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Trump’s trade war prompts threats of retaliatory tariffs, questions about the future of NAFTA

Council of Canadians honorary chairperson Maude Barlow has tweeted, “US has launched trade war. In effect killed WTO and NAFTA.”

She adds, “Trump’s trade war has effectively killed NAFTA. He would not participate in a Chapter 19 challenge or abide by a trade ruling. NAFTA is dead.”

Barlow’s tweets follow the news the United States will impose steel and aluminum tariffs on Canada and Mexico (as well as the European Union) effective at midnight tonight. The Toronto Star reports, “The official justification for the tariffs is national security. The Trump administration, however, made it clear that the president is actually acting because the talks over NAFTA have stalled.”

A Maclean’s article has previously explained, “Chapter 19 allows Canada to bypass the U.S. judicial review process when the U.S. government imposes antidumping and/or countervailing duties on Canadian products imported into the United States… In such cases, Canada can use NAFTA’s Chapter 19 to create an independent, binational panel of five arbiters, agreed upon by both parties, who will determine whether or not the duties have merit based on U.S. domestic laws. A separate process can be pursued at the World Trade Organization to determine whether the duties are in accordance with WTO rules as well.”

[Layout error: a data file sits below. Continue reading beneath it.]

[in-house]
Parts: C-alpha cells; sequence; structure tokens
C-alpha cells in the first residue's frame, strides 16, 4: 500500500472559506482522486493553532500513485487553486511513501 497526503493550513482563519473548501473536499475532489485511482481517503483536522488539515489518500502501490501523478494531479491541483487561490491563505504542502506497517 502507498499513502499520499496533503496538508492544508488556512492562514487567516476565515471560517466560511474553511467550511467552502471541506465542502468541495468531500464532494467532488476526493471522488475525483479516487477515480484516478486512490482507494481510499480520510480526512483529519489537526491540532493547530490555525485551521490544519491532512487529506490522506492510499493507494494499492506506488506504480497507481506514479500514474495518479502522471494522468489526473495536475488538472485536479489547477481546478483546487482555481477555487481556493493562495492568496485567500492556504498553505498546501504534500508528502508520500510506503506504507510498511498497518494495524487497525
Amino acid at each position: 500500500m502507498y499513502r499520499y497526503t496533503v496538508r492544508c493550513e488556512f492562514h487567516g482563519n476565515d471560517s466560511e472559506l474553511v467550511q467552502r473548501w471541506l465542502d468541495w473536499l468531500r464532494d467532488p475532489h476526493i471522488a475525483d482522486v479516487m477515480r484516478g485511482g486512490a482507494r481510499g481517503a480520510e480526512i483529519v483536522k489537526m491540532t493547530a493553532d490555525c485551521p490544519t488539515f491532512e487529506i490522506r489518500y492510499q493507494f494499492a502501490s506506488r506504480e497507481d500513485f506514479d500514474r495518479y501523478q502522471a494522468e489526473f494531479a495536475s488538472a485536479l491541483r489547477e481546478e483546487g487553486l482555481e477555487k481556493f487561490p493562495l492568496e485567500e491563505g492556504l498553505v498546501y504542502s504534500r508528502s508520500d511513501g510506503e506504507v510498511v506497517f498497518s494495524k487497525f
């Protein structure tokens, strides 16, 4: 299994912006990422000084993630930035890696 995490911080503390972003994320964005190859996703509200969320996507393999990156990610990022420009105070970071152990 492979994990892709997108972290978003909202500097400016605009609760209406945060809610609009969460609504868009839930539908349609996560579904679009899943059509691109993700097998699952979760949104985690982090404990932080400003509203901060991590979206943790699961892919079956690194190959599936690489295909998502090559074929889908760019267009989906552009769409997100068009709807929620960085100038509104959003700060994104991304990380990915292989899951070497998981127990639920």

If the Chapter 19 panel or WTO process were to find the duties lacked merit, then they would have to end. From the beginning of the NAFTA talks, the Trump administration has wanted to strike Chapter 19 from NAFTA.

This afternoon, Prime Minister Justin Trudeau spoke to reporters and called Trump’s move on steel and aluminum tariffs “totally unacceptable.”

He also tweeted, “Canada will also challenge these illegal & counterproductive measures under NAFTA Chapter 20 and at the WTO.”

(Chapter 20 is the state-to-state NAFTA dispute process – where a government can allege that another government is not complying with its obligations under NAFTA. The Trump administration’s position in the NAFTA talks has been to argue that the Chapter 20 provision should be made strictly advisory.)

And CBC now reports, “Foreign Affairs Minister Chrystia Freeland said Canada is hitting back with duties of up to $16.6 billion on steel, aluminum and other products from the U.S., including maple syrup, beer kegs and whiskies.” The Toronto Star further notes, “They will hit not only steel and aluminum products but dozens of others, from soup to boats to toilet paper to playing cards.”

CNBC adds, “Mexico, the third largest U.S. trade partner, said it would penalize U.S. imports including pork bellies, apples, grapes, cheeses and flat steel.”

No NAFTA talks are planned at this point, but US president Donald Trump will be meeting with Trudeau at the G7 summit in La Malbaie on June 8-9 (though National Post columnist John Ivison writes, “The fear in Ottawa is that the tariffs will create such a hostile environment for Trump in Charlevoix that he may not even show up.”).

Council of Canadians trade campaigner Sujata Dey says, “We encourage the Trudeau government to have resolve on this issue and to stand up for Canadians, not just over steel and aluminum tariffs, but for the environment and the kind of society we want to live in. We continue to call for Chapter 11, references to water and energy proportionality to be removed from NAFTA.”

For now, the Trudeau government will be soliciting public comments on the tariffs it intends to impose on the United States and says that those tariffs will come into effect on July 1 if the U.S. does not drop its tariffs on steel and aluminum.

Ivison adds, “Surreal as it may seem, Canada is about to engage in a trade war with the United States.”

The Council of Canadians is closely following this developing situation.

Further reading
Unifor supports full retaliation against U.S. tariffs